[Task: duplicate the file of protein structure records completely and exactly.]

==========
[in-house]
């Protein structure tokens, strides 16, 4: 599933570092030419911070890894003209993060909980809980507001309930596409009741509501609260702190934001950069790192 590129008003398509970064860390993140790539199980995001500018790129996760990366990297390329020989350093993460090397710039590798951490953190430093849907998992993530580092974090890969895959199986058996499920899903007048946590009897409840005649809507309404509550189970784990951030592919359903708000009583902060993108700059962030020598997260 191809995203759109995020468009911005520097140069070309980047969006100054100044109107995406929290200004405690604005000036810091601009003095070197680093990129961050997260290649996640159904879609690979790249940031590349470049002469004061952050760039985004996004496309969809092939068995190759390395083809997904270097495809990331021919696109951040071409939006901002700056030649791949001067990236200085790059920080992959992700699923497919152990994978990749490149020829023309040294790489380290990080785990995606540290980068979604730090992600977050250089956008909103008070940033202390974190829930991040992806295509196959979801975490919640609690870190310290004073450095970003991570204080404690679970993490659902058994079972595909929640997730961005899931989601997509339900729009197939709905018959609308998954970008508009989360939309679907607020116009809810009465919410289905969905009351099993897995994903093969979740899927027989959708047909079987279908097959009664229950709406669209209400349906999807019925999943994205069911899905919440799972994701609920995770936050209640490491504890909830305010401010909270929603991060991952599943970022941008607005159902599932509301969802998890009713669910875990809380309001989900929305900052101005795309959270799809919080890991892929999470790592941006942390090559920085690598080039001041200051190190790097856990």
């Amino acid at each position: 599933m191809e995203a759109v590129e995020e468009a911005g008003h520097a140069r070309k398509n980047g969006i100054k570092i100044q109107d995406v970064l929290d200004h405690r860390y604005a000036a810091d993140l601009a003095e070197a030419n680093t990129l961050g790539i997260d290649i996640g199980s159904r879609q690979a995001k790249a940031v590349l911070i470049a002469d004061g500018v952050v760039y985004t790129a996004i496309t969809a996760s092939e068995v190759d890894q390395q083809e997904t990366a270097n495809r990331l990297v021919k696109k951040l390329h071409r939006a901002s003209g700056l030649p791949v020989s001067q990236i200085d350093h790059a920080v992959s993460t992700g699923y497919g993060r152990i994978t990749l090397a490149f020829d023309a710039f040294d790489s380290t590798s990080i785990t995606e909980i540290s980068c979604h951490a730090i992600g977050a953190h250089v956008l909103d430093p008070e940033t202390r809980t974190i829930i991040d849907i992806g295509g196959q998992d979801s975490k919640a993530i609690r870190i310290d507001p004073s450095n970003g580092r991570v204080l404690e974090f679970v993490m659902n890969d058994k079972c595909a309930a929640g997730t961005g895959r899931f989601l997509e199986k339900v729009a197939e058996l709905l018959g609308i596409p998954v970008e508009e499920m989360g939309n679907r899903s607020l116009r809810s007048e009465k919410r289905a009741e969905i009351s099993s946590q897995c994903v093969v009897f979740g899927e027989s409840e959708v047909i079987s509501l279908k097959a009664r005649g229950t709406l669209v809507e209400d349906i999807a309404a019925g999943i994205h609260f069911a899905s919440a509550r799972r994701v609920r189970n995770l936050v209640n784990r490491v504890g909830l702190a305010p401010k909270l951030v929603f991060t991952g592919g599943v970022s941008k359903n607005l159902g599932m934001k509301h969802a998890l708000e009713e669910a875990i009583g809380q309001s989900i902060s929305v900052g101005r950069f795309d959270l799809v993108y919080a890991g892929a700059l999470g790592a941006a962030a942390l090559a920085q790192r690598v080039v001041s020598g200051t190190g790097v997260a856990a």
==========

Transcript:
[in-house]
């Protein structure tokens, strides 16, 4: 599933570092030419911070890894003209993060909980809980507001309930596409009741509501609260702190934001950069790192 590129008003398509970064860390993140790539199980995001500018790129996760990366990297390329020989350093993460090397710039590798951490953190430093849907998992993530580092974090890969895959199986058996499920899903007048946590009897409840005649809507309404509550189970784990951030592919359903708000009583902060993108700059962030020598997260 191809995203759109995020468009911005520097140069070309980047969006100054100044109107995406929290200004405690604005000036810091601009003095070197680093990129961050997260290649996640159904879609690979790249940031590349470049002469004061952050760039985004996004496309969809092939068995190759390395083809997904270097495809990331021919696109951040071409939006901002700056030649791949001067990236200085790059920080992959992700699923497919152990994978990749490149020829023309040294790489380290990080785990995606540290980068979604730090992600977050250089956008909103008070940033202390974190829930991040992806295509196959979801975490919640609690870190310290004073450095970003991570204080404690679970993490659902058994079972595909929640997730961005899931989601997509339900729009197939709905018959609308998954970008508009989360939309679907607020116009809810009465919410289905969905009351099993897995994903093969979740899927027989959708047909079987279908097959009664229950709406669209209400349906999807019925999943994205069911899905919440799972994701609920995770936050209640490491504890909830305010401010909270929603991060991952599943970022941008607005159902599932509301969802998890009713669910875990809380309001989900929305900052101005795309959270799809919080890991892929999470790592941006942390090559920085690598080039001041200051190190790097856990």
């Amino acid at each position: 599933m191809e995203a759109v590129e995020e468009a911005g008003h520097a140069r070309k398509n980047g969006i100054k570092i100044q109107d995406v970064l929290d200004h405690r860390y604005a000036a810091d993140l601009a003095e070197a030419n680093t990129l961050g790539i997260d290649i996640g199980s159904r879609q690979a995001k790249a940031v590349l911070i470049a002469d004061g500018v952050v760039y985004t790129a996004i496309t969809a996760s092939e068995v190759d890894q390395q083809e997904t990366a270097n495809r990331l990297v021919k696109k951040l390329h071409r939006a901002s003209g700056l030649p791949v020989s001067q990236i200085d350093h790059a920080v992959s993460t992700g699923y497919g993060r152990i994978t990749l090397a490149f020829d023309a710039f040294d790489s380290t590798s990080i785990t995606e909980i540290s980068c979604h951490a730090i992600g977050a953190h250089v956008l909103d430093p008070e940033t202390r809980t974190i829930i991040d849907i992806g295509g196959q998992d979801s975490k919640a993530i609690r870190i310290d507001p004073s450095n970003g580092r991570v204080l404690e974090f679970v993490m659902n890969d058994k079972c595909a309930a929640g997730t961005g895959r899931f989601l997509e199986k339900v729009a197939e058996l709905l018959g609308i596409p998954v970008e508009e499920m989360g939309n679907r899903s607020l116009r809810s007048e009465k919410r289905a009741e969905i009351s099993s946590q897995c994903v093969v009897f979740g899927e027989s409840e959708v047909i079987s509501l279908k097959a009664r005649g229950t709406l669209v809507e209400d349906i999807a309404a019925g999943i994205h609260f069911a899905s919440a509550r799972r994701v609920r189970n995770l936050v209640n784990r490491v504890g909830l702190a305010p401010k909270l951030v929603f991060t991952g592919g599943v970022s941008k359903n607005l159902g599932m934001k509301h969802a998890l708000e009713e669910a875990i009583g809380q309001s989900i902060s929305v900052g101005r950069f795309d959270l799809v993108y919080a890991g892929a700059l999470g790592a941006a962030a942390l090559a920085q790192r690598v080039v001041s020598g200051t190190g790097v997260a856990a």